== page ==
Cats are incredibly sensitive creatures and often become stressed out when exposed to new situations or people. Many become particularly nervous around loud noises such as fireworks, crying babies, and sounds associated with home renovations. Like humans, cats sometimes need a bit of comfort.
There are several ways to ease feline stress, including providing many vertical retreats and ensuring your buddy gets enough exercise. But can squishing your cat help reduce their stress and anxiety? Do cats like being squished? The answer depends on a few factors, like how hard, the cat’s emotional state, and your relationship with the cat. If the cat belongs to you, a gentle squish may be a welcomed display of affection, whereas a stranger may not receive the same response. Keep reading for more on if cats like the feeling of being squished and if it has stress-reducing benefits.
What Do You Mean by Squishing?
Some cats respond quite well to being swaddled and held close to their human companion in seriously stressful situations, such as during fireworks displays. It allows cats to hear your heartbeat, feel your warmth, and smell your comforting scent while enveloping them in softness.
Swaddled cats can be held under your arm or brought to your chest. They can also sit in your lap if they enjoy being bundled up. Not all cats enjoy being swaddled and held, so pay attention to your buddy’s response and allow them to lead the way.
When Does Squishing Work?
Swaddling often calms cats, made anxious by temporary environmental stimuli, such as loud noises and fireworks displays. It can also keep your buddy calm if you have to give them medication with a dropper or clip their nails. Wrapping your cat up (if they enjoy it) as a prelude to a nice snuggle session is fine.
Unfortunately, it’s not always the best way to ensure your cat’s comfort during trips to the veterinarian, as it’s essential to transport pets in secured carriers that can protect them in the event of an accident.
How Can I Tell If I’m Squeezing Too Hard?
Pay attention to your pet’s response as you wrap them up. Relaxed cats will generally be calm and receptive to being petted. Anxious cats may continue to struggle and become distressed. Watch your buddy’s responses and quickly move on if the swaddling doesn’t help or increases your pet’s distress. Concentrate on providing a loving and comforting sense of enveloping warmth to avoid the temptation to “squeeze.”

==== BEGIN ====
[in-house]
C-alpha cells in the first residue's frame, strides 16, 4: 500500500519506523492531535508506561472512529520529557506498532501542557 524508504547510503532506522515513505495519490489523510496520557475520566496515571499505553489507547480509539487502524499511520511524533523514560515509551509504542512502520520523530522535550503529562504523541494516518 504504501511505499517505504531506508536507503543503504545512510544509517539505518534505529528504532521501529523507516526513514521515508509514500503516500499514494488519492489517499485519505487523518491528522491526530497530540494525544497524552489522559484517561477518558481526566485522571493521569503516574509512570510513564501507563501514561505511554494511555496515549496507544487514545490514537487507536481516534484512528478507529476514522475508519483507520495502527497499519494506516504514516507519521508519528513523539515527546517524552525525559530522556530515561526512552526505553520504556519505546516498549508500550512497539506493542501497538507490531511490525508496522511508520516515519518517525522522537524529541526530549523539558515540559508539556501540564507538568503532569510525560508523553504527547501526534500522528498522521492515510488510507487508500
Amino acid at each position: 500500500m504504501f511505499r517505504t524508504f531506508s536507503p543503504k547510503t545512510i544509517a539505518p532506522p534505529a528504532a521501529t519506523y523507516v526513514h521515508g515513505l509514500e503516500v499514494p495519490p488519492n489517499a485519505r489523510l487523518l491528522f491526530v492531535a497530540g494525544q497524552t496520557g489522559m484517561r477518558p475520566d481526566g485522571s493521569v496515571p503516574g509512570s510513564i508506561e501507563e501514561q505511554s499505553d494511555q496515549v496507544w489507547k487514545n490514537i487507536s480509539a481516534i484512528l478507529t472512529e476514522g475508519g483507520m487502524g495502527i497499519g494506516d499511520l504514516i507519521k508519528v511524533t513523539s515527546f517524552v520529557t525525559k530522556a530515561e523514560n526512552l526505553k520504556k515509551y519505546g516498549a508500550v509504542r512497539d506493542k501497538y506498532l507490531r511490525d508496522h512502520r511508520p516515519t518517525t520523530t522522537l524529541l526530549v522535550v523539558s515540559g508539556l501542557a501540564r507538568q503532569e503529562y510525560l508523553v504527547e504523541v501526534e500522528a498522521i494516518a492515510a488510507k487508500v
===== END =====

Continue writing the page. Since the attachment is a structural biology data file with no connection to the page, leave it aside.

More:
Does Squishing Work in Other Stressful Situations?
Swaddling can be a great way to help cats work their way through highly stressful temporary situations. Cats exposed to continuous triggers often do better with environmental interventions.
They often become highly stressed due to significant household changes. Many don’t do well with the arrival of newborn babies and new pets, for instance. Holding your cat during these situations can calm them and reduce stress.
How Can I Reduce My Cat’s Stress When It’s Time to Go to the Veterinarian?
Consider leaving your pet’s carrier out so your buddy begins to consider it a comfortable place to hang out instead of just a thing that indicates an imminent trip to the veterinarian. Spraying your pet’s carrier with a calming pheromone or aromatherapy spritzer may also help.
Adding a favorite blanket to provide a nice comfortable place to sit and including a favorite toy can sometimes help cats stay relaxed, as can putting a t-shirt you’ve worn in the carrier to give your cat something comforting to smell. Make sure to bring treats to reward your buddy for a job well done on the way home!
Is There a Right Way to Carry a Cat?
Some cats are happy to be picked up and carried around, while others prefer to keep all four paws firmly on the floor. Most cats don’t like being picked up by strangers and certainly don’t like being surprised. Cats generally let people know they’re in the mood for more contact by staying close by and rubbing against them.
If a cat is giving you the green light for more contact, move slowly and slip one hand under the front part of their chest. Use your other hand to give your buddy’s hindquarters a boost. Cats are most comfortable when sitting in the nook of your elbow with your other arm keeping them close to your chest. Ensure your buddy’s back legs are tucked in, as most cats don’t like being held with their feet dangling.
There are several ways to help cats deal with stress and anxiety, but remember that what works for one kitty may not be appreciated by another. Pay attention to your pet’s responses and do what works best for them. Some pets respond well to being gently swaddled and held under an arm or cuddled close to their companion’s body in particularly stressful situations.
Featured Image Credit: Simone Hogan, Shutterstock